—Don’t undress her with his eyes or have him make lurid comments unless she does first. Hot flirting at the right time is good, but making her feel like a side of beef isn’t. Never exceed the other person’s intensity.
–Don’t ignore personal space. No one wants their space invaded. Watch for signs she wants him to move closer–leaning in, moving herself closer, etc. If he moves too close, too fast, it will make her uneasy.
–Don’t talk too much or make it all about him. Nerves often make people feel more talkative. But if he monopolizes the conversation or doesn’t allow her time to respond or add her own thoughts, she’ll lose interest fast. Ditto if his idea of attracting her is to air all his excellent qualities, interests, abilities, etc. No one finds ego attractive.
–Don’t act insecure. He might be scared to death, but he can’t show it. If he walks up to her with failure on his mind, it becomes a self-fulfilling prophesy.
–Don’t be over-touchy, especially on first encounters. Even if she’s sending signals she’s like to be touched or even touches him first, show some restraint. If he turns into an octopus, her good judgement ‘warning system’ will kick in and he’ll end up wallowing alone in #flirtingfail
Do you have any ones to add? How do you show the ‘not into you’ vibe without resorting to telling?
Angela is a writing coach, international speaker, and bestselling author who loves to travel, teach, empower writers, and pay-it-forward. She also is a founder of One Stop For Writers, a portal to powerful, innovative tools to help writers elevate their storytelling.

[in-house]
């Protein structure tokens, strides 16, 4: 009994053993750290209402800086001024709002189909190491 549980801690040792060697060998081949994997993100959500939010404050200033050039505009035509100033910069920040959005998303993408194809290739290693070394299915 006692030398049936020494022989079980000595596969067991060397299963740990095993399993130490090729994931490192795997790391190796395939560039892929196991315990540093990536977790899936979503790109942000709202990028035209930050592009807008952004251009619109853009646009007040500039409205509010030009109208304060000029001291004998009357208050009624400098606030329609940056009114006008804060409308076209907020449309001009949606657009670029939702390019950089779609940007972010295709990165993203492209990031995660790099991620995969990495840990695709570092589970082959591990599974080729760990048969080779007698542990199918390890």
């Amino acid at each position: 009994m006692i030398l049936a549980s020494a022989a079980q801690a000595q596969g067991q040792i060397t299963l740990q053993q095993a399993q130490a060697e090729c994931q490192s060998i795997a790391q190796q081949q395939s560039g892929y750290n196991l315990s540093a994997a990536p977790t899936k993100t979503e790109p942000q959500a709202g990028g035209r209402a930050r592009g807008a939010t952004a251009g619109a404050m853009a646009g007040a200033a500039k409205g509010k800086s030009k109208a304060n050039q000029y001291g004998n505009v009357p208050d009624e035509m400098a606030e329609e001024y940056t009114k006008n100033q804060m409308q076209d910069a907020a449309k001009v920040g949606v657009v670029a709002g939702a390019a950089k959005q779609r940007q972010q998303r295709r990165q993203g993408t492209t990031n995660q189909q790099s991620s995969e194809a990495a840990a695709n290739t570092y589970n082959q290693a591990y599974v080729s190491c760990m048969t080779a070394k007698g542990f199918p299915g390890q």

Sharon K. Mayhew says
Wonderful post, Angela! Your blog is the go to blog on so many topics…
Stephen Tremp says
Al clue gun to the head. That’s great. I’ll have to rememebr that one.
Excellent advice on how to add flirting into your novel! I’m bookmarking this!
Bish Denham says
You are SO good Angela! Excellent.
Mary Witzl says
An afterthought — any girl who keeps talking up a good friend of hers and how smart, nice, sweet, pretty she is, is probably not interested in the boy she’s promoting her to. Sad but true.
Mary Witzl says
This is so timely. My daughter is being pursued by a boy who is kind, smart, cute, and funny — but she wants him to be ‘ a friend’. I don’t know who I feel sorrier for, her sitting there with all the classic ‘I’m not into this’ body language you’ve described here, or him, looking totally smitten but totally rejected. And I’m a little sorry for my inner teenager: I never had a boy 1/10 that nice express interest in me; it seems like quite a waste of a perfectly good boy.
Stina Lindenblatt says